There is a profound vulnerability that comes with
putting your deepest feelings in black and white.
Here are six ways that people who keep personal
journals and diaries have handled the issue of privacy. See if you can combine
these ideas in a way that makes you feel comfortable keeping your own honest
Some Ideas to Keep Your Diary Safe
1. Start each journal with a blank page or
a page that indicates your desire for the journal to not be read.
2. Use abbreviations or shorthand when you
need to. If you are writing about a particularly negative situation or thought,
use first initials or code words to portray the people involved.
3. Keep your journal on your personal
computer, if that works for you. You might want to get in the habit of reading
the journal through at the end of each year and recording the insights you get
from such a process and then deleting the diary file itself. For active journal
entries (ie. the present year’s diary) password protect the file on your PC so
no one can access it but you.
4. If you don’t like to journal via the
computer, you can still get rid of the journal or the year’s journal pages
(through some method of destruction) after each year if that makes you feel
more comfortable. Just make sure you go through it to get out the good stuff
before you do so. You can even delete/shred the journal pages on a more
frequently basis: monthly, perhaps.
Of course, if you do this, you’ll miss out on the
insights you could gain from reading your journal years down the road. This can
be a really beneficial part of the journaling process because you can see how
much you have grown and changed. That said, it’s a process I don’t recommend,
but if it is the only way you feel comfortable journaling, it might be worth it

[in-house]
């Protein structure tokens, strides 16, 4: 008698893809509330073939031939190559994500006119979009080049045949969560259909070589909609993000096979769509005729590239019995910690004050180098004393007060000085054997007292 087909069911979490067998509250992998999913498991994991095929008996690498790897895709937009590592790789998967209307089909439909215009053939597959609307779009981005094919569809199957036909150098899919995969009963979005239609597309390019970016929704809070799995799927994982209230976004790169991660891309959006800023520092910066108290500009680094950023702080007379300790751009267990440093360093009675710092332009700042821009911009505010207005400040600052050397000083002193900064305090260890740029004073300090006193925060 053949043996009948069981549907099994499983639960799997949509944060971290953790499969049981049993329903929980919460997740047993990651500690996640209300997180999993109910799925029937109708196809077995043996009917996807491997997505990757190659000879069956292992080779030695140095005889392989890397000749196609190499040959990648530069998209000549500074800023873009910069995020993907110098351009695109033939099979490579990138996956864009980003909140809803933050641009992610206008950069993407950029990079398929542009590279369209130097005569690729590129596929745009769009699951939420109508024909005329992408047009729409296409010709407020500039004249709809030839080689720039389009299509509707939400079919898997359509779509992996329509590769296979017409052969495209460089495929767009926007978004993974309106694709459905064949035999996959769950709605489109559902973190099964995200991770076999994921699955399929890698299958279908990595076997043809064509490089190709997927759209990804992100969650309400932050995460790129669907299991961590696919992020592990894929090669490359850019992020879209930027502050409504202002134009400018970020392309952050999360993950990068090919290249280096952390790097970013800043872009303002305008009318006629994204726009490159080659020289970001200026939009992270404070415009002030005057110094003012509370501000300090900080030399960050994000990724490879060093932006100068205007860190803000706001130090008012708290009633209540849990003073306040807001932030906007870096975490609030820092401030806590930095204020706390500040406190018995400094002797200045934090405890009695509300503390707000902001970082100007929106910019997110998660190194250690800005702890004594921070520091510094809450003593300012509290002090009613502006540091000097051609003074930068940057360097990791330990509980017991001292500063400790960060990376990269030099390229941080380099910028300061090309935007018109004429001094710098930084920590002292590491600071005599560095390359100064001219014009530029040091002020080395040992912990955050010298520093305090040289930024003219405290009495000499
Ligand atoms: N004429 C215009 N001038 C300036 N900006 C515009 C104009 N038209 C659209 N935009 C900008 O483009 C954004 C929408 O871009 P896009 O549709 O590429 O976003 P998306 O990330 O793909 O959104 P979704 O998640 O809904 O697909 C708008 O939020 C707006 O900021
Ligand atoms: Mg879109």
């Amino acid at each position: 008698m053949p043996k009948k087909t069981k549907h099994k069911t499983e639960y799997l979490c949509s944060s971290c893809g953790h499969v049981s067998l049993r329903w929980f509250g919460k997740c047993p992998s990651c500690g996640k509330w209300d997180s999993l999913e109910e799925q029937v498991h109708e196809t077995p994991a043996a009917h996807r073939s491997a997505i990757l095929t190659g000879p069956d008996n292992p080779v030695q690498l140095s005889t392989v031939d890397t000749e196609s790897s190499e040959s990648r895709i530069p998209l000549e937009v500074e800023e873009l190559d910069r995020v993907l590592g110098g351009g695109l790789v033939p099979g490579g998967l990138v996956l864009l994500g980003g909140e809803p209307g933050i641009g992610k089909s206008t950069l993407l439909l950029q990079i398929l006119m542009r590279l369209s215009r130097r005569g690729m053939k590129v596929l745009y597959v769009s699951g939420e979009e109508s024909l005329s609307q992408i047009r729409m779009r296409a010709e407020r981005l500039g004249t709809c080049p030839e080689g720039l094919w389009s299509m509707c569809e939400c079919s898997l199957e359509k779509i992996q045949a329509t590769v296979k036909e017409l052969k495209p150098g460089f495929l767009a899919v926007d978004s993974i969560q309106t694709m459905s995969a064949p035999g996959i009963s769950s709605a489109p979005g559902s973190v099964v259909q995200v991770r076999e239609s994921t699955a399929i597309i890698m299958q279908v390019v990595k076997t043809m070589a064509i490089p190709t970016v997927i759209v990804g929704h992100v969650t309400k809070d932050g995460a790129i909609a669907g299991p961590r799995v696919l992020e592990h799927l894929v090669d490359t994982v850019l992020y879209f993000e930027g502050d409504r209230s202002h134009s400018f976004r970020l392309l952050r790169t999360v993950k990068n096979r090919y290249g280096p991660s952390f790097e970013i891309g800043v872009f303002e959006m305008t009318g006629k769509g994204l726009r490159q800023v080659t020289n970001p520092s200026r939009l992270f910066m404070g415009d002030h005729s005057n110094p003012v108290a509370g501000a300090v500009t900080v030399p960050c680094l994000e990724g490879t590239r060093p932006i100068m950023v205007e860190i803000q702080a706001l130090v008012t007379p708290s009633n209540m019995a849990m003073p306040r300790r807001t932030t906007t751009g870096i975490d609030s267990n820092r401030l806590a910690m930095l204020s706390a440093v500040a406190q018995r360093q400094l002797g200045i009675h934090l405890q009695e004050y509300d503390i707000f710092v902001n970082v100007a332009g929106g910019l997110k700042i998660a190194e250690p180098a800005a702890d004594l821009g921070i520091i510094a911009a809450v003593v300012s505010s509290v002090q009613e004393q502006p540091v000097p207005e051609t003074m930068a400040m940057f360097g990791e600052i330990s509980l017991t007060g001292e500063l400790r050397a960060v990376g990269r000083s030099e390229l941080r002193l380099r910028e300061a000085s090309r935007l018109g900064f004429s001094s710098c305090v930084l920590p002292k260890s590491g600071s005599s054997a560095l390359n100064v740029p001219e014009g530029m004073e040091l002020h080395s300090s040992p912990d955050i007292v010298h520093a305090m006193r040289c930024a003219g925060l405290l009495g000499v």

5. Keep in mind that your journal is
recording your emotional truth, as it is at the time at which you are writing
it. If something were to happen to you and your closest loved ones read your
journal, they would likely see a portrait of you. We all have these dark
thoughts and dark times. If someone who loves you were to read it, it might
create even a deeper intimacy between you. Another thing to keep in mind: your
journal may be much more positive than you think. Go back and read your journal
as though through someone else’s eyes. How do you feel about the person that
your journal portrays? We often think that so much of our journal is negative
when that is often not the case.
6. Use your fear about your journal being
read to gain insight into where you might not be acting completely
authentically in your relationships. If you are terrified that your best friend
would someday read your journal, ask yourself if there is something about your
relationship with your best friend that isn’t being said. Could your
relationship with her improve if you showed more of your true feelings?
Nothing makes the journaling process totally
secure, but you want to make sure you are comfortable enough with your own
level of privacy (and your own system for guaranteeing that privacy) that you
continue to journal.
About the Author:
Jamie Jefferson writes for Momscape.com, a website devoted to
helping busy moms find balance. She also shares coupons and deals on her
favorite things, from women’s
athletic apparel to Amazon’s
wireless reading device.